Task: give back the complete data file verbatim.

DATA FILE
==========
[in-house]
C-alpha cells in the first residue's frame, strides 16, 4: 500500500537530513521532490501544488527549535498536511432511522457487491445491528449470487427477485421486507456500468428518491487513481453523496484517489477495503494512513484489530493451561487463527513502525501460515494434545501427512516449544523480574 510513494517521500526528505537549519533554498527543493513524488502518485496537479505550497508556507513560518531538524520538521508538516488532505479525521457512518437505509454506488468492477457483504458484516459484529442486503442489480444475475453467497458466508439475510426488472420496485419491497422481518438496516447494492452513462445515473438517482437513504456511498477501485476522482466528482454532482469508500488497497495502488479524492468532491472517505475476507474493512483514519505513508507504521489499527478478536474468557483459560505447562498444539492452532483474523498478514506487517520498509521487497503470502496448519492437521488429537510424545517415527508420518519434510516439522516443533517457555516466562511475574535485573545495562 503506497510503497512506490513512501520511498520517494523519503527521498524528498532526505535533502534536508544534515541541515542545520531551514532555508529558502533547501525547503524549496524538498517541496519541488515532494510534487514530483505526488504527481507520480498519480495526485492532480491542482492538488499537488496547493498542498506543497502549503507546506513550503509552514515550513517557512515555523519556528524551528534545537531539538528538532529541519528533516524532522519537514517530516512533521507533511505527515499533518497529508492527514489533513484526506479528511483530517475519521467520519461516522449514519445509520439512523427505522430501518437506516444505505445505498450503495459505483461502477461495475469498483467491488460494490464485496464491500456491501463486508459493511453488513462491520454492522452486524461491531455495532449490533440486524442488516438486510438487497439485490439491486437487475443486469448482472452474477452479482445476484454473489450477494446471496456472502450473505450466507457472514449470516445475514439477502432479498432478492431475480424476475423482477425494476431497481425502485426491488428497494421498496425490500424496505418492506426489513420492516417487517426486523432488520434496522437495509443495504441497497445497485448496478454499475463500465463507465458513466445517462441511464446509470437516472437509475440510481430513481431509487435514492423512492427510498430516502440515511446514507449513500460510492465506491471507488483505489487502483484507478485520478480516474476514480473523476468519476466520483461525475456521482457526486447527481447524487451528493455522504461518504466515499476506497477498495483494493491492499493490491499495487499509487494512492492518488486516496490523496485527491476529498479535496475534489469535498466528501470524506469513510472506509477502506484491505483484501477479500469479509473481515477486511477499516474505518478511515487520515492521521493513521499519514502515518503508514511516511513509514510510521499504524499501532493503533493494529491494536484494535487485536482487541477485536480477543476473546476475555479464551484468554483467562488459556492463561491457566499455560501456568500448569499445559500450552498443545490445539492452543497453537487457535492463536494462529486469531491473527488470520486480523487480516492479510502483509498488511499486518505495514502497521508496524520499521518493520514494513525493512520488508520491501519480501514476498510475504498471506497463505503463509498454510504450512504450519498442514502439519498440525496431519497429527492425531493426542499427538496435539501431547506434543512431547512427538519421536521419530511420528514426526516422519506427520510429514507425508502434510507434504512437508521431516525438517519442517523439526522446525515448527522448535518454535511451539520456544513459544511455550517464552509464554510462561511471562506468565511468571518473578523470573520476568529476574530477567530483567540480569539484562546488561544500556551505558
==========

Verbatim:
[in-house]
C-alpha cells in the first residue's frame, strides 16, 4: 500500500537530513521532490501544488527549535498536511432511522457487491445491528449470487427477485421486507456500468428518491487513481453523496484517489477495503494512513484489530493451561487463527513502525501460515494434545501427512516449544523480574 510513494517521500526528505537549519533554498527543493513524488502518485496537479505550497508556507513560518531538524520538521508538516488532505479525521457512518437505509454506488468492477457483504458484516459484529442486503442489480444475475453467497458466508439475510426488472420496485419491497422481518438496516447494492452513462445515473438517482437513504456511498477501485476522482466528482454532482469508500488497497495502488479524492468532491472517505475476507474493512483514519505513508507504521489499527478478536474468557483459560505447562498444539492452532483474523498478514506487517520498509521487497503470502496448519492437521488429537510424545517415527508420518519434510516439522516443533517457555516466562511475574535485573545495562 503506497510503497512506490513512501520511498520517494523519503527521498524528498532526505535533502534536508544534515541541515542545520531551514532555508529558502533547501525547503524549496524538498517541496519541488515532494510534487514530483505526488504527481507520480498519480495526485492532480491542482492538488499537488496547493498542498506543497502549503507546506513550503509552514515550513517557512515555523519556528524551528534545537531539538528538532529541519528533516524532522519537514517530516512533521507533511505527515499533518497529508492527514489533513484526506479528511483530517475519521467520519461516522449514519445509520439512523427505522430501518437506516444505505445505498450503495459505483461502477461495475469498483467491488460494490464485496464491500456491501463486508459493511453488513462491520454492522452486524461491531455495532449490533440486524442488516438486510438487497439485490439491486437487475443486469448482472452474477452479482445476484454473489450477494446471496456472502450473505450466507457472514449470516445475514439477502432479498432478492431475480424476475423482477425494476431497481425502485426491488428497494421498496425490500424496505418492506426489513420492516417487517426486523432488520434496522437495509443495504441497497445497485448496478454499475463500465463507465458513466445517462441511464446509470437516472437509475440510481430513481431509487435514492423512492427510498430516502440515511446514507449513500460510492465506491471507488483505489487502483484507478485520478480516474476514480473523476468519476466520483461525475456521482457526486447527481447524487451528493455522504461518504466515499476506497477498495483494493491492499493490491499495487499509487494512492492518488486516496490523496485527491476529498479535496475534489469535498466528501470524506469513510472506509477502506484491505483484501477479500469479509473481515477486511477499516474505518478511515487520515492521521493513521499519514502515518503508514511516511513509514510510521499504524499501532493503533493494529491494536484494535487485536482487541477485536480477543476473546476475555479464551484468554483467562488459556492463561491457566499455560501456568500448569499445559500450552498443545490445539492452543497453537487457535492463536494462529486469531491473527488470520486480523487480516492479510502483509498488511499486518505495514502497521508496524520499521518493520514494513525493512520488508520491501519480501514476498510475504498471506497463505503463509498454510504450512504450519498442514502439519498440525496431519497429527492425531493426542499427538496435539501431547506434543512431547512427538519421536521419530511420528514426526516422519506427520510429514507425508502434510507434504512437508521431516525438517519442517523439526522446525515448527522448535518454535511451539520456544513459544511455550517464552509464554510462561511471562506468565511468571518473578523470573520476568529476574530477567530483567540480569539484562546488561544500556551505558